Looking back, my summer research project was a great experience and has taught me many valuable skills as well as problem solving and the value of collaboration. I was able to put the skills I learned from my bioinformatics internship last summer into practice to compare amino acid transporter expression levels in human and mouse liver cancer. Working together, Dr. Bode, Dr. Yin and I were able to find, sort, analyze and interpret large datasets of the expression levels of solute carriers in both mouse and human liver cancer.
One of the surprises for me was the sheer volume of data that we had to cull through in order to extract the relevant solute carrier data. Each dataset that we downloaded contained the expression information for about 10,000 genes across a sample size of about 200 patients. Each sample was also replicated which meant even more data to sort. This meant that we had to extract only the information regarding the expression levels of the amino acid transporters and combine the replicate data. Thankfully, the amino acid transporters we were interested in studying were only coded for by around 64 genes, a much more manageable amount of data!
Although we are in the preliminary stages of our research, our findings suggest that there are significant quantitative differences between mouse and human solute carrier gene expression, but two of the solute carriers we were particularly interested in, ASCT2 and LAT1, appear to be enhanced in both human and mouse HCC. Moving forward with the project, one of the questions we will be seeking to solve is whether we can confirm our bioinformatics’ findings with living cells. Another question is – if so, what are the implications on mouse models because of the differences between mouse and human solute carrier expression?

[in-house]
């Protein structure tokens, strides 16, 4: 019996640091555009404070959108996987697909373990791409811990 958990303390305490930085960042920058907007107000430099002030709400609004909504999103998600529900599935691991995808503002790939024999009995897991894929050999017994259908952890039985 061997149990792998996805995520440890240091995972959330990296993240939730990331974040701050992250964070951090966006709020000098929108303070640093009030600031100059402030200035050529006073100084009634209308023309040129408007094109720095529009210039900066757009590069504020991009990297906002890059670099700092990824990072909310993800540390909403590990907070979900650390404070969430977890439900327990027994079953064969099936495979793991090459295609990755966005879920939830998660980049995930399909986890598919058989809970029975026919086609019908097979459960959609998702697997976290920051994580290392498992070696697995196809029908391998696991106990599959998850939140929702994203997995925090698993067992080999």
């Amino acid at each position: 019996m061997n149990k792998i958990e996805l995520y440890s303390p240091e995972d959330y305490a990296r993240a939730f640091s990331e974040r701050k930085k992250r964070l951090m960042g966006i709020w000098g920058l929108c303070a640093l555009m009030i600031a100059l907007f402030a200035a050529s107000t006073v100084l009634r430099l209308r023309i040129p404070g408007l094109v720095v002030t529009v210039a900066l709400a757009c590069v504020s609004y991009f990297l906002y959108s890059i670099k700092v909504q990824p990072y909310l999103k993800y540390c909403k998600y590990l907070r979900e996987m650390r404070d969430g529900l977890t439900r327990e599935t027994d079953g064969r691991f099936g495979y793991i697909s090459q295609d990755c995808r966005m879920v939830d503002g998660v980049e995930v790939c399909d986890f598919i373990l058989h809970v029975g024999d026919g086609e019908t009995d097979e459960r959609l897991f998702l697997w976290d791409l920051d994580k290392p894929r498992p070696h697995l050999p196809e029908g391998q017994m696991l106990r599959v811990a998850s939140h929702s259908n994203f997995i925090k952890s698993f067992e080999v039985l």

Deeper analysis is needed to determine the most cogent mouse models for liver cancer research and to determine if the results from our bioinformatics’ data is confirmed in actual cells. We will move forward this fall by continuing to analyze our bioinformatics results to determine the quantitative differences for each solute carrier gene between mice and humans, and generate testable hypotheses which we will seek to confirm with more traditional methods such as RT-qPCR and Western blots to screen for RNA and protein expression levels respectively.
Thanks to the head start that my research this summer has given me, I will be able to accomplish the in-depth analysis that is necessary to find the most cogent mouse model for studying liver cancer therapies during my Senior capstone project. It is my hope that by finding the most analogous mouse model for human liver cancer, we will be able to better understand the functioning of potential drugs to treat liver cancer. It is also our goal to submit our novel findings to a scientific journal for publication later this year. It is my sincere hope that other researchers will benefit from our findings and use our discoveries as a foundation to build upon for many other scientific discoveries.